Despite Wellington’s victory over Napoleon four days earlier, soldiers, to use the term loosely, still lingered around Waterloo. They and deserters from both sides had joined local farmers in picking through the remains of bodies, uniforms, and armory to pilfer anything of value. There’d been nowhere safe to hide a lady and her son, so her brothers had packed what remained of their equipment and taken them, along with a few wounded British soldiers, to the Captain’s quarters, knowing that his orders were to protect whoever remained of French stragglers and deserters.
The twins hadn’t lingered, because Wellington and what was left of his British troops were marching back towards Brussels and Brendon’s skills as a physician were urgently needed. Benjamin, an aide to Wellington, had stayed to organize the repatriation of their soldiers and the departure of their sister and nephew. Neither twin had understood her reluctance to join Captain Belling and his group and had ignored her pleas to stay with them in Europe, stating firmly that it was time that she and Daniel returned to London.
They hoped that she could reopen their townhouse and prepare for when they were able to join her, optimistically within a few weeks. She wasn’t quite so optimistic. Napoleon was an egotist. He wasn’t the type to accept defeat easily, and she imagined he’d already be making plans for a triumphant return in the future, despite the carnage left behind at Waterloo when he and his remaining troops retreated. Her brothers had reported that the plains had been covered with the dead and the dying, both men and horses.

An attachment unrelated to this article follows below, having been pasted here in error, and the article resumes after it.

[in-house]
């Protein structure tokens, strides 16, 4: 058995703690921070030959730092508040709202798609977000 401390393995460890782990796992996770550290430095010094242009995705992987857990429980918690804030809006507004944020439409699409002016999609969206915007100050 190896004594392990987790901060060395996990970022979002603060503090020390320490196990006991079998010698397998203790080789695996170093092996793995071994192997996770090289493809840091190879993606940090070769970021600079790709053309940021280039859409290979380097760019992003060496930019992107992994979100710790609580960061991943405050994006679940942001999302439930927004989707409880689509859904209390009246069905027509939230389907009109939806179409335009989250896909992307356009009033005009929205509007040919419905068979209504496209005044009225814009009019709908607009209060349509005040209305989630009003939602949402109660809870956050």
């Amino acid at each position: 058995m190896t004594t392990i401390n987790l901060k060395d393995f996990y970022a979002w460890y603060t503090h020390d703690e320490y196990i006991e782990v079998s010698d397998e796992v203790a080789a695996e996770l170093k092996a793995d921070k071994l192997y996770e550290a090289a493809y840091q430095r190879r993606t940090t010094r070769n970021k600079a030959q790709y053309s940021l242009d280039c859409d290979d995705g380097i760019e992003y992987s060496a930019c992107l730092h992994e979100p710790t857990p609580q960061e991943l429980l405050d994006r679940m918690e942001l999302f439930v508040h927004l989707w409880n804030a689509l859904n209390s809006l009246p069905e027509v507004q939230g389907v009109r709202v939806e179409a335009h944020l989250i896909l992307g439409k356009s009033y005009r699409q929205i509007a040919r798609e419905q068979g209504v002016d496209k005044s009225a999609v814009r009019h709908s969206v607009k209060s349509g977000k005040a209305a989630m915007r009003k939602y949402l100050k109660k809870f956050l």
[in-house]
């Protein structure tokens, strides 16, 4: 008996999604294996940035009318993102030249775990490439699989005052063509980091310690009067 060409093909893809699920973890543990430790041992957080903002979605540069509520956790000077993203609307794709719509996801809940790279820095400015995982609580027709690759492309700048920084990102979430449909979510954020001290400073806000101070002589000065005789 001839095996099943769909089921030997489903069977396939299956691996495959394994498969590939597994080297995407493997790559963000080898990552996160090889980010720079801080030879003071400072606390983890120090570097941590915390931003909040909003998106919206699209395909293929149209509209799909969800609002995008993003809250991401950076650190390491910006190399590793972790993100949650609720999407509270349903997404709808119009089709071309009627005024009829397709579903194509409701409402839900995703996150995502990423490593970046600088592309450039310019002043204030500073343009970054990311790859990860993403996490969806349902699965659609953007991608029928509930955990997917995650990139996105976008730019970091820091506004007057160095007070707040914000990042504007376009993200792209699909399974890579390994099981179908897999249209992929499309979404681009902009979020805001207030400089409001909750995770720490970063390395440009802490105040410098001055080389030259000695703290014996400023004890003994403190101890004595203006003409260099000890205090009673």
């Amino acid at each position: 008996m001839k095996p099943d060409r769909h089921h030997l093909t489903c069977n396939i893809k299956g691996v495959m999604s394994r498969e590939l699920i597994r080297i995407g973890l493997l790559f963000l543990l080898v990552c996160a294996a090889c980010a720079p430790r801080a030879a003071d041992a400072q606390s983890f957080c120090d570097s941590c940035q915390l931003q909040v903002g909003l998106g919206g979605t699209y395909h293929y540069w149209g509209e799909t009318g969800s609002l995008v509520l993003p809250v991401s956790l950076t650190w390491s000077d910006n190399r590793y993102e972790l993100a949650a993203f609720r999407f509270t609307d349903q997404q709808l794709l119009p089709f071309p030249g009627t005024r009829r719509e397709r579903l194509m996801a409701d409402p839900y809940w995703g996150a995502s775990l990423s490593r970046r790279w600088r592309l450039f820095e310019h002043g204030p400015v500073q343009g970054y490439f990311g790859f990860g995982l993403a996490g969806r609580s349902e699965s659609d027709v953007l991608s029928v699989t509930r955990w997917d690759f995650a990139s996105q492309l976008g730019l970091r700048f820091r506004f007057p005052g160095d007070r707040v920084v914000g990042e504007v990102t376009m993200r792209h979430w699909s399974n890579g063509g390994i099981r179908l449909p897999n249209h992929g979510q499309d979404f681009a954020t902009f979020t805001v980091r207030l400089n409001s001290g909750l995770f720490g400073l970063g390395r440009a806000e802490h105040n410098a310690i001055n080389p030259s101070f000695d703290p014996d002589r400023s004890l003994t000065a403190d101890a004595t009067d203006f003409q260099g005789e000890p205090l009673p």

Lord Somerset’s brigade, the Royal Horse Guards, and the First Dragoon Guards, had all helped Britain triumph over the French, but those battalions had suffered a horrific number of casualties, which had meant that the stream of injured soldiers brought to the temporary hospital by wheeled ambulances, carts, or carried by other soldiers had resembled a flooding river. Not unlike a description she’d heard of the battlefield, a river of blood which flowed without ceasing for four days. One of the other surgeons had told her that the silent heroism on the part of the sufferers was something he’d never forget. She shuddered. Though she hadn’t witnessed the destruction first hand, she could picture the scene and couldn’t imagine how officers like Captain Belling went from dancing at balls to killing their enemies in battle after battle without losing their sanity.